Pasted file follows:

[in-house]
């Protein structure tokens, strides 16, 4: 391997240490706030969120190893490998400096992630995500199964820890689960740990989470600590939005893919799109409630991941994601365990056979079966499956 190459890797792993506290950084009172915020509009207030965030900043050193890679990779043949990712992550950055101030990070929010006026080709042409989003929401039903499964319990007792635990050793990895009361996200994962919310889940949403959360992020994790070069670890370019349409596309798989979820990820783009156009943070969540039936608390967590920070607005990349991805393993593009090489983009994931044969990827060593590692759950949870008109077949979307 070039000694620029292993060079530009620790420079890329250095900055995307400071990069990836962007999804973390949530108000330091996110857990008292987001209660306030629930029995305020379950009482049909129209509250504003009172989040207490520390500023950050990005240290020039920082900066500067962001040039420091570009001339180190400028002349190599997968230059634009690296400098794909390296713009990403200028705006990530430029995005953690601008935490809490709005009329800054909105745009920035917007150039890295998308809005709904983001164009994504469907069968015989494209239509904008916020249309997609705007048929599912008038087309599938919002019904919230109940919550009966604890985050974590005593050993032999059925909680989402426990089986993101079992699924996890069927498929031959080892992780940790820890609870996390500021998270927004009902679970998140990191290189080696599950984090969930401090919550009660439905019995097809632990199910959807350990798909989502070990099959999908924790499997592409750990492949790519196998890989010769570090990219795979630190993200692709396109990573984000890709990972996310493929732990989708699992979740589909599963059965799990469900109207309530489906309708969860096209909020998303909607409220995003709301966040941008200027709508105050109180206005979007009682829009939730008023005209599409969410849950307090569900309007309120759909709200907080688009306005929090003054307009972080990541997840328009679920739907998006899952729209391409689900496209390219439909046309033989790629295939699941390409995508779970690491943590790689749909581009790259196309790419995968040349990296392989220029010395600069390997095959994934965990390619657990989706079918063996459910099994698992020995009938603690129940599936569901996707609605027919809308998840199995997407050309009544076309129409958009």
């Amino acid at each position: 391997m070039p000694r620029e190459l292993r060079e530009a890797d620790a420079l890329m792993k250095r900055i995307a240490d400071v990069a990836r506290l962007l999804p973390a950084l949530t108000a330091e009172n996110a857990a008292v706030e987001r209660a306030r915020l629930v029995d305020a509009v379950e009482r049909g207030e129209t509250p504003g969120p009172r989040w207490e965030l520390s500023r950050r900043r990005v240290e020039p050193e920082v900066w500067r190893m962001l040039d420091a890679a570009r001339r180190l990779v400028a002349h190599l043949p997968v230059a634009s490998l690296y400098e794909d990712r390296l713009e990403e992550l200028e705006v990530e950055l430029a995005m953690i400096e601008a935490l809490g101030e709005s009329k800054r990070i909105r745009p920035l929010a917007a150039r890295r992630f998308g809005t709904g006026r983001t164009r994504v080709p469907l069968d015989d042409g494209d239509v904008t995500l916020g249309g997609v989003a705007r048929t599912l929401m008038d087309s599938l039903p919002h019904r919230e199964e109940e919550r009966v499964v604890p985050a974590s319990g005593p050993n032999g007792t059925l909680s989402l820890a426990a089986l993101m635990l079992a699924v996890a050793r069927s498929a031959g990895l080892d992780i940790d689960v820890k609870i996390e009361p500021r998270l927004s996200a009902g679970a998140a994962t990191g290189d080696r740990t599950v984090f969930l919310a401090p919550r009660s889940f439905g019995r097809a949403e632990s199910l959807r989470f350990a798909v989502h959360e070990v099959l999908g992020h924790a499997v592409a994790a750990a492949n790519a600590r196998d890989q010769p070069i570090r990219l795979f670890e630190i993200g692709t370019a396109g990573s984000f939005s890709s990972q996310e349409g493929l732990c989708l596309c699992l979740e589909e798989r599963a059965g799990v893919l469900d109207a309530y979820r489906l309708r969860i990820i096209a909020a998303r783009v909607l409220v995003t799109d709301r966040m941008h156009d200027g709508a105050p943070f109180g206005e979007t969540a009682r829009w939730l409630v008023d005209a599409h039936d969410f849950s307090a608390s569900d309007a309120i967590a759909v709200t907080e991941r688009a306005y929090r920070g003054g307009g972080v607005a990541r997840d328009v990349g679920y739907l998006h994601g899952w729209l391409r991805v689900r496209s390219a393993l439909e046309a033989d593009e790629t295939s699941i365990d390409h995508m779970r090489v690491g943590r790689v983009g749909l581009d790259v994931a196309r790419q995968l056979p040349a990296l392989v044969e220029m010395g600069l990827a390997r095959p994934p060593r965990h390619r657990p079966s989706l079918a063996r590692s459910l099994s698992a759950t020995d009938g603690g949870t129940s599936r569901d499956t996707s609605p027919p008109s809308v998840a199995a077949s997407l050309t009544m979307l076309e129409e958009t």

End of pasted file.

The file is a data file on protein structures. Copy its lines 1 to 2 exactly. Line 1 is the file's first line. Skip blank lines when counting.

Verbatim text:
[in-house]
């Protein structure tokens, strides 16, 4: 391997240490706030969120190893490998400096992630995500199964820890689960740990989470600590939005893919799109409630991941994601365990056979079966499956 190459890797792993506290950084009172915020509009207030965030900043050193890679990779043949990712992550950055101030990070929010006026080709042409989003929401039903499964319990007792635990050793990895009361996200994962919310889940949403959360992020994790070069670890370019349409596309798989979820990820783009156009943070969540039936608390967590920070607005990349991805393993593009090489983009994931044969990827060593590692759950949870008109077949979307 070039000694620029292993060079530009620790420079890329250095900055995307400071990069990836962007999804973390949530108000330091996110857990008292987001209660306030629930029995305020379950009482049909129209509250504003009172989040207490520390500023950050990005240290020039920082900066500067962001040039420091570009001339180190400028002349190599997968230059634009690296400098794909390296713009990403200028705006990530430029995005953690601008935490809490709005009329800054909105745009920035917007150039890295998308809005709904983001164009994504469907069968015989494209239509904008916020249309997609705007048929599912008038087309599938919002019904919230109940919550009966604890985050974590005593050993032999059925909680989402426990089986993101079992699924996890069927498929031959080892992780940790820890609870996390500021998270927004009902679970998140990191290189080696599950984090969930401090919550009660439905019995097809632990199910959807350990798909989502070990099959999908924790499997592409750990492949790519196998890989010769570090990219795979630190993200692709396109990573984000890709990972996310493929732990989708699992979740589909599963059965799990469900109207309530489906309708969860096209909020998303909607409220995003709301966040941008200027709508105050109180206005979007009682829009939730008023005209599409969410849950307090569900309007309120759909709200907080688009306005929090003054307009972080990541997840328009679920739907998006899952729209391409689900496209390219439909046309033989790629295939699941390409995508779970690491943590790689749909581009790259196309790419995968040349990296392989220029010395600069390997095959994934965990390619657990989706079918063996459910099994698992020995009938603690129940599936569901996707609605027919809308998840199995997407050309009544076309129409958009």